The devastating impacts of climate change, from extreme weather events to rising sea levels, are disproportionately felt by countries with small carbon footprints. For these communities, climate change is not a distant threat: it is real, and has been for decades.
But for Australia, the fossil fuel empire, climate change has only recently begun to be taken seriously by politicians. We are emerging from a decade of climate inaction and ‘climate wars’ which saw politicians deny science and support ever-growing subsidies for the fossil fuel industry. Even now, despite voters showing an unprecedented desire for climate action, the new labour government continues to fund coal and gas projects.
As the impacts of our emissions begin to catch up to us and bushfires, floods and droughts become unavoidable, climate change is becoming a common theme in Australian arts and culture. It is, after all, one of the inescapable issues of our time, and one which we will all need to learn to reckon with throughout our lifetimes.
Whether you choose to avoid the existential anxieties that accompany climate change or embrace them, one thing is certain: it is an uncomfortable reality to live in.
Belvoir St Theatre’s new play ‘Scenes from the Climate Era’ invites audiences to sit with this discomfort. The play is made up of over 50 separate scenes and explores past, present and future experiences within the climate era, with characters ranging from frogs to business executives. It is written by acclaimed playwright David Finnigan, who wrote the controversial satire ‘Kill Climate Deniers’. The director of ‘Scenes from the Climate Era’, Carissa Licciardello, has described it as an “unflinching portrayal of a world in crisis, but also a celebration of the resilience of humanity and our ability to come together and confront challenges.”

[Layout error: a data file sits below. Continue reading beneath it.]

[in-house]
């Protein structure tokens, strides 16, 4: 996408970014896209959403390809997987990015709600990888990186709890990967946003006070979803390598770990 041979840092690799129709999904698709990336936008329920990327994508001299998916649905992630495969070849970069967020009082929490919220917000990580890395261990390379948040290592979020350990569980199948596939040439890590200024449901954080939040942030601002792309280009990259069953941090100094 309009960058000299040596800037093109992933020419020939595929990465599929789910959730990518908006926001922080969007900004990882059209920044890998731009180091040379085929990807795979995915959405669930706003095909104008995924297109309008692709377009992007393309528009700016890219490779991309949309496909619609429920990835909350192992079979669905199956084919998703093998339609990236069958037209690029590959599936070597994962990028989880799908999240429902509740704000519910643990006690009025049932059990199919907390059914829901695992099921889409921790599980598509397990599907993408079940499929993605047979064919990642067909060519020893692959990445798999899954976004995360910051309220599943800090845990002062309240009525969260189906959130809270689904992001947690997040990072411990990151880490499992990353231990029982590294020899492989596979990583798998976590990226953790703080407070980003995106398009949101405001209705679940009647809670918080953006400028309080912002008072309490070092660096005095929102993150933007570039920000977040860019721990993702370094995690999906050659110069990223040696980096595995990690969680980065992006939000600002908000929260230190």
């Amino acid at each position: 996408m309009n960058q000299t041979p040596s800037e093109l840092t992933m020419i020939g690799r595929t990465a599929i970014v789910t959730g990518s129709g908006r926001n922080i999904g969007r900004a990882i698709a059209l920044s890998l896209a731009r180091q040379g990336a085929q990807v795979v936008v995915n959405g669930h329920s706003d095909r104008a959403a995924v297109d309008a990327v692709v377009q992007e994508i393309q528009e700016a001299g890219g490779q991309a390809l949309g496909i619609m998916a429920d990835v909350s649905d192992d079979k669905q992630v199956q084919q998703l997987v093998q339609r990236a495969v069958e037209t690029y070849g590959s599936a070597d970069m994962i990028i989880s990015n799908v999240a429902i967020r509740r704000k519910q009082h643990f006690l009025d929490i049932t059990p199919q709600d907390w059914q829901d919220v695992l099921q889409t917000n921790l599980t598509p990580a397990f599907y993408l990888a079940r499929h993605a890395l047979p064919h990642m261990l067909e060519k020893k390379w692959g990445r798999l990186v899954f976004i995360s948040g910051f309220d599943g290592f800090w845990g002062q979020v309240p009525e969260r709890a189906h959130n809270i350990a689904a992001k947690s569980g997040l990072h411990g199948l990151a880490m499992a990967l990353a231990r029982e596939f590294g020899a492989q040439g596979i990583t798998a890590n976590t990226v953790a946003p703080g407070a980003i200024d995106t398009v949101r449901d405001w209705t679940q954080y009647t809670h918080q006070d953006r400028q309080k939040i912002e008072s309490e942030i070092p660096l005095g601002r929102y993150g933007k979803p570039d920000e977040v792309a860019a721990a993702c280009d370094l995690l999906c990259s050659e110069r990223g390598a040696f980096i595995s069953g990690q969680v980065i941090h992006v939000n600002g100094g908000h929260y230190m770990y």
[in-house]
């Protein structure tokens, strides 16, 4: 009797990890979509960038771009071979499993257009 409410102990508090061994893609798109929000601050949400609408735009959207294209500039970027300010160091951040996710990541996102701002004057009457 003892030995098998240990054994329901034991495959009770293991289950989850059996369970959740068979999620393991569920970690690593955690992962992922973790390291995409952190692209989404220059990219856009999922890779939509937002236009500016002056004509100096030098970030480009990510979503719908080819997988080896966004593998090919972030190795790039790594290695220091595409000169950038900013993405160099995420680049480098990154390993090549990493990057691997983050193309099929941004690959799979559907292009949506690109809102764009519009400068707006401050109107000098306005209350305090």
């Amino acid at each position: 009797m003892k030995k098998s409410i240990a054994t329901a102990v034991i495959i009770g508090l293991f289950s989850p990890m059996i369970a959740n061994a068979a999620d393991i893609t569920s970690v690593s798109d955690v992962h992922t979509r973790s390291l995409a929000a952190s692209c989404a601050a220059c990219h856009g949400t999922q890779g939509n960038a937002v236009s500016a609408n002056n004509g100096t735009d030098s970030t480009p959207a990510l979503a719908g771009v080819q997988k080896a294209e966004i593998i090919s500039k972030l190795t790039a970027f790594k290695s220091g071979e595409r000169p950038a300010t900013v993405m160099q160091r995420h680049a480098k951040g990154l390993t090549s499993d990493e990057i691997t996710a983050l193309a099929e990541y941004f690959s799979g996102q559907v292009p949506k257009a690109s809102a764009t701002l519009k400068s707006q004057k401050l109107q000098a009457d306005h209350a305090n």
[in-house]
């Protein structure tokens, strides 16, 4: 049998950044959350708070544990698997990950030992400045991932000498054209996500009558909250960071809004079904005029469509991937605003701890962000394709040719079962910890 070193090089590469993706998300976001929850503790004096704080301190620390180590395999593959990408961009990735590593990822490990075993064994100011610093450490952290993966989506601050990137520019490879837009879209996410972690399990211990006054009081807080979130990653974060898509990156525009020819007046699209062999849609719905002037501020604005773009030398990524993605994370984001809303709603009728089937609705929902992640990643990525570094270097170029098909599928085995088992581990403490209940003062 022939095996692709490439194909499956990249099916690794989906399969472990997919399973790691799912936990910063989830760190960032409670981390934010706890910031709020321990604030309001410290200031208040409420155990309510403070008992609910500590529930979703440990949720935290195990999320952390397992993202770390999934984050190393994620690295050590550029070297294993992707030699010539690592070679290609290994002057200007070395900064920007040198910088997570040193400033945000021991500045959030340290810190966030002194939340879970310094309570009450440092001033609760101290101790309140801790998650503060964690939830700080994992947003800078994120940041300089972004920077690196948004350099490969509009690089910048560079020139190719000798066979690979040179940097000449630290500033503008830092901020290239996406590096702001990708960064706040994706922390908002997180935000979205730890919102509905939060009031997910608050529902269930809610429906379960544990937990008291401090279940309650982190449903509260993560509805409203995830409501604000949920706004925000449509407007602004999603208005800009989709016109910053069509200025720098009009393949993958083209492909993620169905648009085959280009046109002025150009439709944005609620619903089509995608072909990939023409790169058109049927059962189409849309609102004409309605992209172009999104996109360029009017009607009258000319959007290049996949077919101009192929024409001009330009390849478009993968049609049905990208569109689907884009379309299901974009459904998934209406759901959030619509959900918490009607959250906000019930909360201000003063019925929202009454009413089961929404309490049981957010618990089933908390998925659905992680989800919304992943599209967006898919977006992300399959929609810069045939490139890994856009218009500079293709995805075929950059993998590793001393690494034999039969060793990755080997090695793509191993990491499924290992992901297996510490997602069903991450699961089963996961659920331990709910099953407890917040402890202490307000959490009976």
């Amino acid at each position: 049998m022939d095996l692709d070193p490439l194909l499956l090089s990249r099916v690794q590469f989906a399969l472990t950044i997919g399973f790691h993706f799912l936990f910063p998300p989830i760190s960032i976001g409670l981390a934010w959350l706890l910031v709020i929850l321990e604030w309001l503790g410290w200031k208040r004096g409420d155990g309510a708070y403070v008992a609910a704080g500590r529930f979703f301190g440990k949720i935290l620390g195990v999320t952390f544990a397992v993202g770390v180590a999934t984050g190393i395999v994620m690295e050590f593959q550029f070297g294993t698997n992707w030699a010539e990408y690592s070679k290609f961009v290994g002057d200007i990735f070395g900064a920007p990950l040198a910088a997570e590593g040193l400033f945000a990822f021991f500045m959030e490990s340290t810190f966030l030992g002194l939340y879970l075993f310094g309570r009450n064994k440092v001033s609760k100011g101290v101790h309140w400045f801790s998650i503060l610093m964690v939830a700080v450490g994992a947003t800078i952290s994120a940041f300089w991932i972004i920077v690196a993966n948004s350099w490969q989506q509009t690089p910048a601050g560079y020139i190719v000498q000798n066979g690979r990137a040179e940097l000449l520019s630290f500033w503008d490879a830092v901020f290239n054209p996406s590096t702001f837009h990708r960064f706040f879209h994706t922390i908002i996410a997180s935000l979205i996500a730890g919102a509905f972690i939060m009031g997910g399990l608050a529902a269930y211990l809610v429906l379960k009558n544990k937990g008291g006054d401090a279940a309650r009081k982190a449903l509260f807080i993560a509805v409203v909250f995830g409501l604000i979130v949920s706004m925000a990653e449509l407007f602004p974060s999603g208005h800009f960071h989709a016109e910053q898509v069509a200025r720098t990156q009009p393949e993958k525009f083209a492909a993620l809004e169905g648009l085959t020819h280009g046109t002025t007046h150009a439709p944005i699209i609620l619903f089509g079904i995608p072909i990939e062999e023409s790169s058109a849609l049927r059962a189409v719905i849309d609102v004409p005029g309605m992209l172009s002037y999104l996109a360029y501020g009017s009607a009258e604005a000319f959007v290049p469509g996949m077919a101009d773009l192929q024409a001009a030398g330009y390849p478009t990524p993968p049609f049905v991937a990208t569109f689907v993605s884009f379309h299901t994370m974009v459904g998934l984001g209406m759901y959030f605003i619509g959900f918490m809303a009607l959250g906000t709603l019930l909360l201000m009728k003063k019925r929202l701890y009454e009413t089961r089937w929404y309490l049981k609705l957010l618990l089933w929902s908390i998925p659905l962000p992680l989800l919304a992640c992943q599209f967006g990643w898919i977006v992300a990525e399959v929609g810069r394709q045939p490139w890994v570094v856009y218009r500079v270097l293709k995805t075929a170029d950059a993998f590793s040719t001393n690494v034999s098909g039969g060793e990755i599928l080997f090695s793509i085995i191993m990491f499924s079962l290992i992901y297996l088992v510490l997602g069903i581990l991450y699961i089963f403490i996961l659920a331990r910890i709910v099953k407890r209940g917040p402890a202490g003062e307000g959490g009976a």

Vertigo spoke to three of the play’s actors, Abbie-Lee Lewis, Ariadne Sgouros and Brandon Mcclelland about the challenges, joys and anxieties that accompanied the process of creating the play.
VERTIGO: First of all, there's a lot of conversations around climate media provoking hope in audiences. Specifically, David Finnegan has said the play is ‘not about giving you hope’ but that ‘people may find hope in the work.’ Did you guys find hope in the process of making this play?
ARIADNE SGOUROS: That's a great question.
ABBIE-LEE LEWIS: I don't know if I found hope. I have found a way to come to terms with it… we can't really control what happens on the other side of it. So the play's kind of allowed me to come to terms with that idea of letting go of control.
AS: I feel the exact same. I don't know if hope is the right word. I think there's probably a little bit of it. But I have found it quite a freeing process…I don't think we can affect mass change, because not everyone is going to be on board. But as long as you get to some sort of peace with it. I think what the show does is tell you that when you do find that peace with it, that's probably going to disappear at some point… so I don't think you're ever going to feel one way about it. But there's definitely elements of hope that I found in it – which have then been completely crushed [laughs].
BRANDON MCCLELLAND: Yeah, I suppose. I mean, it's funny because in the show, there is the line ‘Hope is the enemy’, which comes at a fairly pivotal moment. No, I don't know if I found hope. I think I've definitely found that… Well, now it's undeniably happening, we need to find a way to survive it. I think the main thing that kind of crushed my hope is that really as much as you do on a personal scale, it's not going to affect anything, the only people who can change anything are massive corporations and governments, and unfortunately, as evidenced over the last 40 years, they're not going to do anything. They're very good at saying they're going to do something. But in terms of action. No, I think money gets you to sleep at night.